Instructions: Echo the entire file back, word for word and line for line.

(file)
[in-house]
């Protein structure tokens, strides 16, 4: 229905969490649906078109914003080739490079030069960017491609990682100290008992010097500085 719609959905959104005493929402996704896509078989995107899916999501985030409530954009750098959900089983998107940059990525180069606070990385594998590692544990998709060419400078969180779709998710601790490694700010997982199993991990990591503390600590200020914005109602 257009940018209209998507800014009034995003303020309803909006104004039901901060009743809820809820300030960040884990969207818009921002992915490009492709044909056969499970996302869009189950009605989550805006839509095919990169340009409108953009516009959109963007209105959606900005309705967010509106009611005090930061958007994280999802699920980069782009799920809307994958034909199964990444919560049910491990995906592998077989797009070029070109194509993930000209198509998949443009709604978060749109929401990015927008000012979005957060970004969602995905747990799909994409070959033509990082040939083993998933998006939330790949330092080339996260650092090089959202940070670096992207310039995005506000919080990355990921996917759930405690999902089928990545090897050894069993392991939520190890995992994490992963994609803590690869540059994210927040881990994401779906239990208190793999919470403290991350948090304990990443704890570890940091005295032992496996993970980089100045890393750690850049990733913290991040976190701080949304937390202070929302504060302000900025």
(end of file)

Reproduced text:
[in-house]
């Protein structure tokens, strides 16, 4: 229905969490649906078109914003080739490079030069960017491609990682100290008992010097500085 719609959905959104005493929402996704896509078989995107899916999501985030409530954009750098959900089983998107940059990525180069606070990385594998590692544990998709060419400078969180779709998710601790490694700010997982199993991990990591503390600590200020914005109602 257009940018209209998507800014009034995003303020309803909006104004039901901060009743809820809820300030960040884990969207818009921002992915490009492709044909056969499970996302869009189950009605989550805006839509095919990169340009409108953009516009959109963007209105959606900005309705967010509106009611005090930061958007994280999802699920980069782009799920809307994958034909199964990444919560049910491990995906592998077989797009070029070109194509993930000209198509998949443009709604978060749109929401990015927008000012979005957060970004969602995905747990799909994409070959033509990082040939083993998933998006939330790949330092080339996260650092090089959202940070670096992207310039995005506000919080990355990921996917759930405690999902089928990545090897050894069993392991939520190890995992994490992963994609803590690869540059994210927040881990994401779906239990208190793999919470403290991350948090304990990443704890570890940091005295032992496996993970980089100045890393750690850049990733913290991040976190701080949304937390202070929302504060302000900025």